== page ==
Figure 4: Ferry to Saryangmyeon Island (day 3)
Leaving the coast was a good decision. It was now possible to cycle almost 100km a day. We will actually never complete that mission during the trip. Korea is much more mountainous than I thought and cycling it without low gear is really tough! But the countryside is really beautiful. Sometimes the newly built roads ended in a construction stretch, but nothing can stop Juna One! The coming sweat and tears were worth it, especially because we were cycling a road with the feeling that nobody has cycled it before. At least we didn’t meet any long distance cyclist during the entire week! Day four ended in the rain at Jungsanri camping at the Jirisan National Park. The next day was going to be a rest day for Juna One, while I would hike up the mountain. A promise that I won’t hold…
Figure 5: Roads towards Jirisan National Park (day 4).
Figure 6: Tough time for Juna One (day 4)
Day five was one of the hardest and started with a 3 hours hike from the camping located at 700m to the summit of Mt. Jiri or also called Cheonwang-bong. Fortunately it was cloudy and not too hot during the ascent, but the down side was that I didn’t see anything from the top. The descent via Jangteomok Shelter is just amazing. There are plenty of waterfalls and natural pools. Just perfect to cool down, while the sun was starting to shine. When I was back at the camping, it was only 2pm and too early to stop the day. So I broke the promise, loaded Juna One again and cycled for another 40km. That day, with the little swim in the wild pool, can be counted as a little triathlon (mission #10).
Figure 7 Summit of Mt. Jiri and amazing private pool on the descent (day 5)
The next days were painful. I didn’t recover enough from the previous day and the roads ahead were full of passes. It was not easy and I had to push. I don’t know for how long, but totally over the entire trip it should not be far from 21km (mission #50). But again, without regrets, because the road we took was one of the most beautify of the entire journey. We passed by Muju, the Mecca of Taekwondo, and continued towards Daejeon. We often stayed overnight in gazebos, a kind of public pavillon, where locals meet during the day. Overnight, travelers are welcome to use them for camping. Bicycle touring always prepares a lot of surprises. Sometime the road just ended in a dead end and instead of heading back, there was the option of crossing a river. So let’s do it, nothing will stop Juna One! In terms of food the best experience was the octopus hotpot. The lady brought a bucket containing an animal alive, grabbed it with the hand and dropped in the boiling soup it in front of me. I was not prepared for that and looked shocked at this cruel spectacle. But later I realized, that actually most of the seafood is cooked this way and it’s good to be confronted to it. Like this we learn the value of meat and appreciate it in a more respectful way.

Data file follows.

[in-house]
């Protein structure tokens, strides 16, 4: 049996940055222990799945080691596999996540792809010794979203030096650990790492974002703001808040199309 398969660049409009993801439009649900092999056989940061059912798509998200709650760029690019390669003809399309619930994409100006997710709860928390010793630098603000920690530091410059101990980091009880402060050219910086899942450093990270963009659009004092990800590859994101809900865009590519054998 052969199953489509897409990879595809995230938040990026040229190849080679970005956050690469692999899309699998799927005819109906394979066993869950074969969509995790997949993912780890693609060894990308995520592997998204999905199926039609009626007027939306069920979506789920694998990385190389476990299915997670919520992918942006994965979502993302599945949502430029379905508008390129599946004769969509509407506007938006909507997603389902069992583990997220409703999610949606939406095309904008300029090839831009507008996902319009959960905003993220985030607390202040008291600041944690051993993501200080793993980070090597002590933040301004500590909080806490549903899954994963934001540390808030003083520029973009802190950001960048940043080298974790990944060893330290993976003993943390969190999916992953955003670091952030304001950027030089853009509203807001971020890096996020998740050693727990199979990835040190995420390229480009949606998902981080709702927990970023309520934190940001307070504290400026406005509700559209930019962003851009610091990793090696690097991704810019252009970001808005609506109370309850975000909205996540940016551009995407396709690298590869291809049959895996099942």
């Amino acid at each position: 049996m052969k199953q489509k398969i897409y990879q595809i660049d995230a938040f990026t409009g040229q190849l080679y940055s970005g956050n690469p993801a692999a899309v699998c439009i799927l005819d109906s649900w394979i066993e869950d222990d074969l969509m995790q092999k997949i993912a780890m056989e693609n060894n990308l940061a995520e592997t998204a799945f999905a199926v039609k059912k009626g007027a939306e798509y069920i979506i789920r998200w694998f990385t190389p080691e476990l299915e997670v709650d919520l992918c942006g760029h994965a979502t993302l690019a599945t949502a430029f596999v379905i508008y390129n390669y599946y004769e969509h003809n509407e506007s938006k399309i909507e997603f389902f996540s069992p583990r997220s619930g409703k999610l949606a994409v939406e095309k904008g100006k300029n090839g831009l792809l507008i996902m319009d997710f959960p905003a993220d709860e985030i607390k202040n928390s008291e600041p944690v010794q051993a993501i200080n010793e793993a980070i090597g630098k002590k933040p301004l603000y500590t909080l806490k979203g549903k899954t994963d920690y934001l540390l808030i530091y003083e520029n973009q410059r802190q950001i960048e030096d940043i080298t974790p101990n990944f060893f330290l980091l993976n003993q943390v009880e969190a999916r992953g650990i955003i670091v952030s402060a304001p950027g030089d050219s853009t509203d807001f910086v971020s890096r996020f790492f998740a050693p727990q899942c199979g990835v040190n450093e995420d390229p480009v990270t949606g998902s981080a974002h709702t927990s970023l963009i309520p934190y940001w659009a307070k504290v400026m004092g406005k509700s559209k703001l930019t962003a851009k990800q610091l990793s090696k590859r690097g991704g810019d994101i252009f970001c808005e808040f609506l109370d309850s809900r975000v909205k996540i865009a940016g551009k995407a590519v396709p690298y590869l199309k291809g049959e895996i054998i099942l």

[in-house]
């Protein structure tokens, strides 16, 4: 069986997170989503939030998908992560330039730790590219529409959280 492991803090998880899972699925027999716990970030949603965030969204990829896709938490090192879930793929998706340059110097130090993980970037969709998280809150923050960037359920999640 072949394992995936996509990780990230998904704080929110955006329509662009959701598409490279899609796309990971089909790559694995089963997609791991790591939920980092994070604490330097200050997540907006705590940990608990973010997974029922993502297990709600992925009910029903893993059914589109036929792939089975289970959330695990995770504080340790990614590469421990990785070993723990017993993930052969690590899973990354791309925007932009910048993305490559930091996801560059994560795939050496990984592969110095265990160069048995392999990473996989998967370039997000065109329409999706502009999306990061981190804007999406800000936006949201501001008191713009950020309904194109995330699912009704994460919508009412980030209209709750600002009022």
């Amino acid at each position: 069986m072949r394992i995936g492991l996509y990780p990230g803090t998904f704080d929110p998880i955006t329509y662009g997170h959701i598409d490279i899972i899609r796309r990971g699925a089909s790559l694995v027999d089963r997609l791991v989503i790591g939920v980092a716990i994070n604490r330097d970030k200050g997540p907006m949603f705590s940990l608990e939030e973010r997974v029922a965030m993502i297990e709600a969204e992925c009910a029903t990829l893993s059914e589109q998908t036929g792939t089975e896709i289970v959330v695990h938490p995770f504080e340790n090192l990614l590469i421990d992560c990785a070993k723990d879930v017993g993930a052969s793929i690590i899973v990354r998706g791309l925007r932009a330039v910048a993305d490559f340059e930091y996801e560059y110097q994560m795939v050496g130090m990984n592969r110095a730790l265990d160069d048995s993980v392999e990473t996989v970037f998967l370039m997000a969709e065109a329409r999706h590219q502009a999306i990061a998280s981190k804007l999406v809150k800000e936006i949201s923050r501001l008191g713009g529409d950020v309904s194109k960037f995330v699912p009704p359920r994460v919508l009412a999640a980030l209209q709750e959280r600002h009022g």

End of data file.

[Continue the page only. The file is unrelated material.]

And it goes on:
Figure 8: One of the many hilly roads (day 6).
Figure 9: Camping in a public pagoda, something natural in Korea (day 6).
Figure 10: River crossing after a dead end road (day 7).
Figure 11: Octopus hotpot in Cheongju (day 8).
Unfortunately, we couldn’t cycle all the way until Seoul. The lack of time and the need to find the next rider forced us to take the bus for the last 100km. But it doesn’t matter, the main goal was achieved: finding a new rider that will continue the adventure. Thank you Terence for taking up the challenge. Have fun, good luck and take care of Juna One!
Juna One, we had a good deal: I bring you out to Korea and you carry me and all the camping equipment for about 500km. You did a super good job and I won’t forget our adventure. Thanks for your commitment and good luck in your trip around the world! Thanks also to the Juna Project team and their cool idea. And btw, the missions #70 write a story and #74 Ride for 1 hour without stopping are also complete ;-)
Gilles, Shanghai, August 13th 2017.
Figure 12: Juna One with Gilles (left) and the next rider Terence (right)
Figure 13: Map showing the overnight locations.